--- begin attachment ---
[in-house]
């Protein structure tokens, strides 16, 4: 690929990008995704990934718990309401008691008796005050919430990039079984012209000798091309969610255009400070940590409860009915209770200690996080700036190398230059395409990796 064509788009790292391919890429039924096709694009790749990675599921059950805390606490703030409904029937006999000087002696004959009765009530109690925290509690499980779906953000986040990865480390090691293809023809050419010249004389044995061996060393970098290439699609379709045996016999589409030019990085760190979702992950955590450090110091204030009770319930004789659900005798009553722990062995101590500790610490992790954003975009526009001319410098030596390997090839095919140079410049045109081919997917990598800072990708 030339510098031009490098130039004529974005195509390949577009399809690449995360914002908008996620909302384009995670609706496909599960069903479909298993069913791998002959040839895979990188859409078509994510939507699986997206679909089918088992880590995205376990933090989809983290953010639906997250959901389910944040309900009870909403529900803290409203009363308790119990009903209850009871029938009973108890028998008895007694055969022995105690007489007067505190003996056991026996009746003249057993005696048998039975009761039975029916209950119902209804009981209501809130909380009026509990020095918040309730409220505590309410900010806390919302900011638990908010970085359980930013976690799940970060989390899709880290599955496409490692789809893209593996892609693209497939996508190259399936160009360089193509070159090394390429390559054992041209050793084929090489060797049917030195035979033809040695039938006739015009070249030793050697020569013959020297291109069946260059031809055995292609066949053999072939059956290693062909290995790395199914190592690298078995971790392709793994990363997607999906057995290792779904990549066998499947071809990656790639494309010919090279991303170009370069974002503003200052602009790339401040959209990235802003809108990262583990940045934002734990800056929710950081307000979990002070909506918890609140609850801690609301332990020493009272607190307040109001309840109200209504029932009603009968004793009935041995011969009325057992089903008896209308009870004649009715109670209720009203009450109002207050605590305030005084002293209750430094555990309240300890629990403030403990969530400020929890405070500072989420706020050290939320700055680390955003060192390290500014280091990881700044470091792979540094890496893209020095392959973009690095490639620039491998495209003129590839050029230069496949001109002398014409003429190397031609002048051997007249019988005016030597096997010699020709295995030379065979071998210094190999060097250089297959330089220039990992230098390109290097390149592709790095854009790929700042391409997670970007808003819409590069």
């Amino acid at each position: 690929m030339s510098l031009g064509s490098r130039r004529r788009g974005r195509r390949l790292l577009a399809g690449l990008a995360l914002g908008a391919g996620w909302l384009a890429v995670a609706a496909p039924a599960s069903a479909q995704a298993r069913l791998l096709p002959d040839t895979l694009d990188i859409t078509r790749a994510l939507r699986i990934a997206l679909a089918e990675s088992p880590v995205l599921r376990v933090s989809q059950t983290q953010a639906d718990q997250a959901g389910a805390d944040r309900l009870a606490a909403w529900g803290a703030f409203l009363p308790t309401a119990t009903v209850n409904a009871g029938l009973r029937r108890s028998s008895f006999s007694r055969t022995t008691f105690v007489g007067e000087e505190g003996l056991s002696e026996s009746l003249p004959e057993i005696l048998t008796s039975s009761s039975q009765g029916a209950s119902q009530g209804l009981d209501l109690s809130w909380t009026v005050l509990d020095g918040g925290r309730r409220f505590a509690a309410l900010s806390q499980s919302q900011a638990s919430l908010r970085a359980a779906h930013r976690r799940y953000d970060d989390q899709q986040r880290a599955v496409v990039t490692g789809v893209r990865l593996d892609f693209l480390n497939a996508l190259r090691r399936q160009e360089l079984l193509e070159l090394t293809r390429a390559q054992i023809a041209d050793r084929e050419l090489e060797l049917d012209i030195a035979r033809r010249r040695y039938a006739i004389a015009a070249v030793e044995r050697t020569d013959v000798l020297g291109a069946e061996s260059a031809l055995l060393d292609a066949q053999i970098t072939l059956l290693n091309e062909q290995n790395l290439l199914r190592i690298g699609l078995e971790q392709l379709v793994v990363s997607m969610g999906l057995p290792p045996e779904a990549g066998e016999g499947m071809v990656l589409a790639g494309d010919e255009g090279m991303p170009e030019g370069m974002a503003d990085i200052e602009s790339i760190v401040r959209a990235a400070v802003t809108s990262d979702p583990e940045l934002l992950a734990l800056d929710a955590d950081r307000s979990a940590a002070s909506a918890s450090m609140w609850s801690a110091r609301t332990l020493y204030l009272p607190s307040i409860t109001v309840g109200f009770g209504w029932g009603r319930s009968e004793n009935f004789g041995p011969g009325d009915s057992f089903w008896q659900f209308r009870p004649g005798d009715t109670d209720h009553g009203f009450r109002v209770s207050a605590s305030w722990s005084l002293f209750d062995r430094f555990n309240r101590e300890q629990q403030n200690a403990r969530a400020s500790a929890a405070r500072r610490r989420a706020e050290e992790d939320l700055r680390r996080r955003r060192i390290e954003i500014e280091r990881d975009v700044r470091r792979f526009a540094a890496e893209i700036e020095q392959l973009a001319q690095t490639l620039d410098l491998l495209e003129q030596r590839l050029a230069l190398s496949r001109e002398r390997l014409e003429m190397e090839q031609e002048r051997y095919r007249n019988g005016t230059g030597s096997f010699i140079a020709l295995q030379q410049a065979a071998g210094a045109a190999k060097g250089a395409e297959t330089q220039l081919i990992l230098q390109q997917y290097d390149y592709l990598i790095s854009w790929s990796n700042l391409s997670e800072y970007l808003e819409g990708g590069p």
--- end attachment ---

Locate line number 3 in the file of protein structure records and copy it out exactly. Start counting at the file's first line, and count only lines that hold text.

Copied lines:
């Amino acid at each position: 690929m030339s510098l031009g064509s490098r130039r004529r788009g974005r195509r390949l790292l577009a399809g690449l990008a995360l914002g908008a391919g996620w909302l384009a890429v995670a609706a496909p039924a599960s069903a479909q995704a298993r069913l791998l096709p002959d040839t895979l694009d990188i859409t078509r790749a994510l939507r699986i990934a997206l679909a089918e990675s088992p880590v995205l599921r376990v933090s989809q059950t983290q953010a639906d718990q997250a959901g389910a805390d944040r309900l009870a606490a909403w529900g803290a703030f409203l009363p308790t309401a119990t009903v209850n409904a009871g029938l009973r029937r108890s028998s008895f006999s007694r055969t022995t008691f105690v007489g007067e000087e505190g003996l056991s002696e026996s009746l003249p004959e057993i005696l048998t008796s039975s009761s039975q009765g029916a209950s119902q009530g209804l009981d209501l109690s809130w909380t009026v005050l509990d020095g918040g925290r309730r409220f505590a509690a309410l900010s806390q499980s919302q900011a638990s919430l908010r970085a359980a779906h930013r976690r799940y953000d970060d989390q899709q986040r880290a599955v496409v990039t490692g789809v893209r990865l593996d892609f693209l480390n497939a996508l190259r090691r399936q160009e360089l079984l193509e070159l090394t293809r390429a390559q054992i023809a041209d050793r084929e050419l090489e060797l049917d012209i030195a035979r033809r010249r040695y039938a006739i004389a015009a070249v030793e044995r050697t020569d013959v000798l020297g291109a069946e061996s260059a031809l055995l060393d292609a066949q053999i970098t072939l059956l290693n091309e062909q290995n790395l290439l199914r190592i690298g699609l078995e971790q392709l379709v793994v990363s997607m969610g999906l057995p290792p045996e779904a990549g066998e016999g499947m071809v990656l589409a790639g494309d010919e255009g090279m991303p170009e030019g370069m974002a503003d990085i200052e602009s790339i760190v401040r959209a990235a400070v802003t809108s990262d979702p583990e940045l934002l992950a734990l800056d929710a955590d950081r307000s979990a940590a002070s909506a918890s450090m609140w609850s801690a110091r609301t332990l020493y204030l009272p607190s307040i409860t109001v309840g109200f009770g209504w029932g009603r319930s009968e004793n009935f004789g041995p011969g009325d009915s057992f089903w008896q659900f209308r009870p004649g005798d009715t109670d209720h009553g009203f009450r109002v209770s207050a605590s305030w722990s005084l002293f209750d062995r430094f555990n309240r101590e300890q629990q403030n200690a403990r969530a400020s500790a929890a405070r500072r610490r989420a706020e050290e992790d939320l700055r680390r996080r955003r060192i390290e954003i500014e280091r990881d975009v700044r470091r792979f526009a540094a890496e893209i700036e020095q392959l973009a001319q690095t490639l620039d410098l491998l495209e003129q030596r590839l050029a230069l190398s496949r001109e002398r390997l014409e003429m190397e090839q031609e002048r051997y095919r007249n019988g005016t230059g030597s096997f010699i140079a020709l295995q030379q410049a065979a071998g210094a045109a190999k060097g250089a395409e297959t330089q220039l081919i990992l230098q390109q997917y290097d390149y592709l990598i790095s854009w790929s990796n700042l391409s997670e800072y970007l808003e819409g990708g590069p």